Table of Contents Author Guidelines Submit a Manuscript
Journal of Sensors
Volume 2012, Article ID 369375, 9 pages
Research Article

Industrial Qualification Process for Optical Fibers Distributed Strain and Temperature Sensing in Nuclear Waste Repositories

1National Radioactive Waste Management Agency (Andra), 1-7 rue Jean Monnet, Parc de la Croix blanche, 92298 Chatenay-Malabry, France
2LabHC, UMR CNRS 5516, Université de Saint-Etienne, 42023 Saint-Etienne, France
3iXFIber, 22300 Lannion, France
4National Institute for Laser, Plasma and Radiation Physics, Magurele, Romania
5Cementys, 27 Villa Daviel, 75013 Paris, France

Received 20 July 2012; Accepted 8 October 2012

Academic Editor: Qiang Wu

Copyright © 2012 S. Delepine-Lesoille et al. This is an open access article distributed under the Creative Commons Attribution License, which permits unrestricted use, distribution, and reproduction in any medium, provided the original work is properly cited.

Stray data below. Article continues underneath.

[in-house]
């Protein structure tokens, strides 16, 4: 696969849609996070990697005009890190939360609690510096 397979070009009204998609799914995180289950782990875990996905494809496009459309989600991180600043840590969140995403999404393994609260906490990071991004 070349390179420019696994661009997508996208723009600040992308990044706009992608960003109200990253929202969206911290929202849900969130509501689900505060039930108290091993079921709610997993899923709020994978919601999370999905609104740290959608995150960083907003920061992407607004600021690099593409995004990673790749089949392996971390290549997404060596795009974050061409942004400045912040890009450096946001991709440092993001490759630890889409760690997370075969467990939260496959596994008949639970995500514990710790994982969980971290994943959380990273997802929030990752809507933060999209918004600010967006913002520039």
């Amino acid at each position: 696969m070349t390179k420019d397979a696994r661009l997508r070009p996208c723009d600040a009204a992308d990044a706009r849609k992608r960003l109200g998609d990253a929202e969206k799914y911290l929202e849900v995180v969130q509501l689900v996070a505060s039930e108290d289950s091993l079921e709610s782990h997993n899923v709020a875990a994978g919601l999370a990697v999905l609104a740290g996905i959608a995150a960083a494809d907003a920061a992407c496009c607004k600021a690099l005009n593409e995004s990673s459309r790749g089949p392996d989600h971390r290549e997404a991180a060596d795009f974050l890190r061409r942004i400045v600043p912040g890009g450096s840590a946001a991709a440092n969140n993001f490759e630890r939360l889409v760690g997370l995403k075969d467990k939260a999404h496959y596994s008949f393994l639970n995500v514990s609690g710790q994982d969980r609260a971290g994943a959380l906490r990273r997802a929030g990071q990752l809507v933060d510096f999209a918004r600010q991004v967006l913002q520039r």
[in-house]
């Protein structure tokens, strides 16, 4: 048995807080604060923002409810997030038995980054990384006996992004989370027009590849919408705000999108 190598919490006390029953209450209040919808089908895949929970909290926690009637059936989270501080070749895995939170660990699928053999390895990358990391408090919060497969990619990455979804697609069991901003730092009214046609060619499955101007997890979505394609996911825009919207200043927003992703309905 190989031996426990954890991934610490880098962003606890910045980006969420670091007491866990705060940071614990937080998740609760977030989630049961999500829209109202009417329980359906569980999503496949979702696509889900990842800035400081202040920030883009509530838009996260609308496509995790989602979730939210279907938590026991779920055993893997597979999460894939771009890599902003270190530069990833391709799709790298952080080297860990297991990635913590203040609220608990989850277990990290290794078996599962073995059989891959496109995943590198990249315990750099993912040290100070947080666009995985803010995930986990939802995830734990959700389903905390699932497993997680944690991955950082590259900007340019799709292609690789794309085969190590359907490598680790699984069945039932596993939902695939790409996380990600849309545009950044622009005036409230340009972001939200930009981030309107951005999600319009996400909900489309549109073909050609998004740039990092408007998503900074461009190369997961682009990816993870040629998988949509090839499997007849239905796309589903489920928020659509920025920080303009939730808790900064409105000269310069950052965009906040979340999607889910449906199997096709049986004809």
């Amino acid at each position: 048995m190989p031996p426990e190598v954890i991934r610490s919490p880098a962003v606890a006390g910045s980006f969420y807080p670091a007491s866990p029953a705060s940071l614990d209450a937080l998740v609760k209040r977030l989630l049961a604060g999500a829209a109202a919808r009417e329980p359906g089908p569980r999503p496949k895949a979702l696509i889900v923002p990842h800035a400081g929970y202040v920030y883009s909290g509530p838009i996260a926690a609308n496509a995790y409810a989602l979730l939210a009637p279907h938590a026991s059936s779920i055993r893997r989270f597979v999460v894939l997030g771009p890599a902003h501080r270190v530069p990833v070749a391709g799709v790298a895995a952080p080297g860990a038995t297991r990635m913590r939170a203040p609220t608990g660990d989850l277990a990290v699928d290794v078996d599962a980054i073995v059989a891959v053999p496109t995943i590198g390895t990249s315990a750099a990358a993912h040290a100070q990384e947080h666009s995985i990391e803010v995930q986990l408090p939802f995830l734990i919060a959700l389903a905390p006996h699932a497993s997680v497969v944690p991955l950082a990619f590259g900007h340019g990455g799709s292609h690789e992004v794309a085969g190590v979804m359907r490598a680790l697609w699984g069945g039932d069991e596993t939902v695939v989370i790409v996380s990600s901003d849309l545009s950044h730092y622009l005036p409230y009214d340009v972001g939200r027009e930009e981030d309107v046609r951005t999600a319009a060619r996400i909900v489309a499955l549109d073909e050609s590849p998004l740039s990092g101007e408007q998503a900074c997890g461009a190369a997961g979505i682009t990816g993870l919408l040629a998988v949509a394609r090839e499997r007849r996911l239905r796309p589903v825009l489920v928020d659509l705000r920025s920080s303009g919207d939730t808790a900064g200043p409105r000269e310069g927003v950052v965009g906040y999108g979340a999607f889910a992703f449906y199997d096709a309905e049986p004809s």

Temperature and strain monitoring will be implemented in the envisioned French geological repository for high- and intermediate-level long-lived nuclear wastes. Raman and Brillouin scatterings in optical fibers are efficient industrial methods to provide distributed temperature and strain measurements. Gamma radiation and hydrogen release from nuclear wastes can however affect the measurements. An industrial qualification process is successfully proposed and implemented. Induced measurement uncertainties and their physical origins are quantified. The optical fiber composition influence is assessed. Based on radiation-hard fibers and carbon-primary coatings, we showed that the proposed system can provide accurate temperature and strain measurements up to 0.5 MGy and 100% hydrogen concentration in the atmosphere, over 200 m distance range. The selected system was successfully implemented in the Andra underground laboratory, in one-to-one scale mockup of future cells, into concrete liners. We demonstrated the efficiency of simultaneous Raman and Brillouin scattering measurements to provide both strain and temperature distributed measurements. We showed that 1.3 μm working wavelength is in favor of hazardous environment monitoring.